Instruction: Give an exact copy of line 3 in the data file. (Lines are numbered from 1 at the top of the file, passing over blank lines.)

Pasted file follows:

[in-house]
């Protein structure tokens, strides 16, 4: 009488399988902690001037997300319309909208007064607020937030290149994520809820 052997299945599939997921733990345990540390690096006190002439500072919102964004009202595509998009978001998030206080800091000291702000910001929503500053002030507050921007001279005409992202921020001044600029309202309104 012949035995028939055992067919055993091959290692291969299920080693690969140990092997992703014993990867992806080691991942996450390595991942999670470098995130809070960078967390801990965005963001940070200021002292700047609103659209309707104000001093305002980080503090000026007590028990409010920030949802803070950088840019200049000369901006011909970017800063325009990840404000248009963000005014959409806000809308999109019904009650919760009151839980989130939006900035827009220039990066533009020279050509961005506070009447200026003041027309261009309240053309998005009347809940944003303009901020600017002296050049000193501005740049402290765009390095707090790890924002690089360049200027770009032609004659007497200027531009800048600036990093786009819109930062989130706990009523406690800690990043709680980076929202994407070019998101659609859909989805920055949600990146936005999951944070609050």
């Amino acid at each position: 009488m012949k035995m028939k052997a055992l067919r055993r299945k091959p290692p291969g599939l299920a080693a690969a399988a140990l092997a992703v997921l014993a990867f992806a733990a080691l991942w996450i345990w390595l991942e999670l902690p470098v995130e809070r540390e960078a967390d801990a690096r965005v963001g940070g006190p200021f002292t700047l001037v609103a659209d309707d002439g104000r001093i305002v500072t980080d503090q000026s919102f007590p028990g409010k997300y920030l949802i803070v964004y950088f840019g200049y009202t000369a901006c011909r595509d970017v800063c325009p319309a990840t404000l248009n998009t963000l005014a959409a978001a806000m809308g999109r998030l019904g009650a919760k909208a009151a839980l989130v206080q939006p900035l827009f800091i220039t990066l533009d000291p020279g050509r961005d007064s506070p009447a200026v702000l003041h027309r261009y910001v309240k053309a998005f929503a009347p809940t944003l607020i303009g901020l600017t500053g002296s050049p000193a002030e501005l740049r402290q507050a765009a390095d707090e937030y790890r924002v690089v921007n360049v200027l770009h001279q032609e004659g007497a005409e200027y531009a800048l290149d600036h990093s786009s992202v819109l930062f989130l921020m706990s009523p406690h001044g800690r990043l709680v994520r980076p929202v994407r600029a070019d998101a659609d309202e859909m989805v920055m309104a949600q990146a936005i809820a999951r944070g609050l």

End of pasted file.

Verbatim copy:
């Amino acid at each position: 009488m012949k035995m028939k052997a055992l067919r055993r299945k091959p290692p291969g599939l299920a080693a690969a399988a140990l092997a992703v997921l014993a990867f992806a733990a080691l991942w996450i345990w390595l991942e999670l902690p470098v995130e809070r540390e960078a967390d801990a690096r965005v963001g940070g006190p200021f002292t700047l001037v609103a659209d309707d002439g104000r001093i305002v500072t980080d503090q000026s919102f007590p028990g409010k997300y920030l949802i803070v964004y950088f840019g200049y009202t000369a901006c011909r595509d970017v800063c325009p319309a990840t404000l248009n998009t963000l005014a959409a978001a806000m809308g999109r998030l019904g009650a919760k909208a009151a839980l989130v206080q939006p900035l827009f800091i220039t990066l533009d000291p020279g050509r961005d007064s506070p009447a200026v702000l003041h027309r261009y910001v309240k053309a998005f929503a009347p809940t944003l607020i303009g901020l600017t500053g002296s050049p000193a002030e501005l740049r402290q507050a765009a390095d707090e937030y790890r924002v690089v921007n360049v200027l770009h001279q032609e004659g007497a005409e200027y531009a800048l290149d600036h990093s786009s992202v819109l930062f989130l921020m706990s009523p406690h001044g800690r990043l709680v994520r980076p929202v994407r600029a070019d998101a659609d309202e859909m989805v920055m309104a949600q990146a936005i809820a999951r944070g609050l």